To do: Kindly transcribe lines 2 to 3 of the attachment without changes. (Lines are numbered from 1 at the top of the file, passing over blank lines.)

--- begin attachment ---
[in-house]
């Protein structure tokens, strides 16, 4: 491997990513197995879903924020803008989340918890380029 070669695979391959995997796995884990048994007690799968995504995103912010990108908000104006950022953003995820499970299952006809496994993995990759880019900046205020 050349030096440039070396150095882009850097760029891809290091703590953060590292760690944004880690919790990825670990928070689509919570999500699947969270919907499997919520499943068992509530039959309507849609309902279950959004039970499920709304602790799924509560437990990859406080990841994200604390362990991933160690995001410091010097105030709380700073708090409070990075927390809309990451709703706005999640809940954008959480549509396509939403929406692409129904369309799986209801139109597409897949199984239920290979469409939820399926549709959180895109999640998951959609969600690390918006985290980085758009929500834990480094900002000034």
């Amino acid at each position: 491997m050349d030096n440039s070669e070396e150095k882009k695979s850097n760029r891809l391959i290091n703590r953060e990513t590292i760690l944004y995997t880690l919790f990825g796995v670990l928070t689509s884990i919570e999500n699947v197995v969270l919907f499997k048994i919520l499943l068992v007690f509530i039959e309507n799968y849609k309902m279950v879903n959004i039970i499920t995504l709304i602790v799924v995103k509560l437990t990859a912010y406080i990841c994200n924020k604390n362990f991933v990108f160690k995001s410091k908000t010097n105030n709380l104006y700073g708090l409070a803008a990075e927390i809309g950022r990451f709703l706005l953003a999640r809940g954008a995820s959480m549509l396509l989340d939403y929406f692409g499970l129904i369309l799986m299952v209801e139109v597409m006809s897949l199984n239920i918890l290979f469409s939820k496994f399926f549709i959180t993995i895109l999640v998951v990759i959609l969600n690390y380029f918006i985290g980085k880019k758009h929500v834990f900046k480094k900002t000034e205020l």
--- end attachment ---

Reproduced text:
């Protein structure tokens, strides 16, 4: 491997990513197995879903924020803008989340918890380029 070669695979391959995997796995884990048994007690799968995504995103912010990108908000104006950022953003995820499970299952006809496994993995990759880019900046205020 050349030096440039070396150095882009850097760029891809290091703590953060590292760690944004880690919790990825670990928070689509919570999500699947969270919907499997919520499943068992509530039959309507849609309902279950959004039970499920709304602790799924509560437990990859406080990841994200604390362990991933160690995001410091010097105030709380700073708090409070990075927390809309990451709703706005999640809940954008959480549509396509939403929406692409129904369309799986209801139109597409897949199984239920290979469409939820399926549709959180895109999640998951959609969600690390918006985290980085758009929500834990480094900002000034």
């Amino acid at each position: 491997m050349d030096n440039s070669e070396e150095k882009k695979s850097n760029r891809l391959i290091n703590r953060e990513t590292i760690l944004y995997t880690l919790f990825g796995v670990l928070t689509s884990i919570e999500n699947v197995v969270l919907f499997k048994i919520l499943l068992v007690f509530i039959e309507n799968y849609k309902m279950v879903n959004i039970i499920t995504l709304i602790v799924v995103k509560l437990t990859a912010y406080i990841c994200n924020k604390n362990f991933v990108f160690k995001s410091k908000t010097n105030n709380l104006y700073g708090l409070a803008a990075e927390i809309g950022r990451f709703l706005l953003a999640r809940g954008a995820s959480m549509l396509l989340d939403y929406f692409g499970l129904i369309l799986m299952v209801e139109v597409m006809s897949l199984n239920i918890l290979f469409s939820k496994f399926f549709i959180t993995i895109l999640v998951v990759i959609l969600n690390y380029f918006i985290g980085k880019k758009h929500v834990f900046k480094k900002t000034e205020l």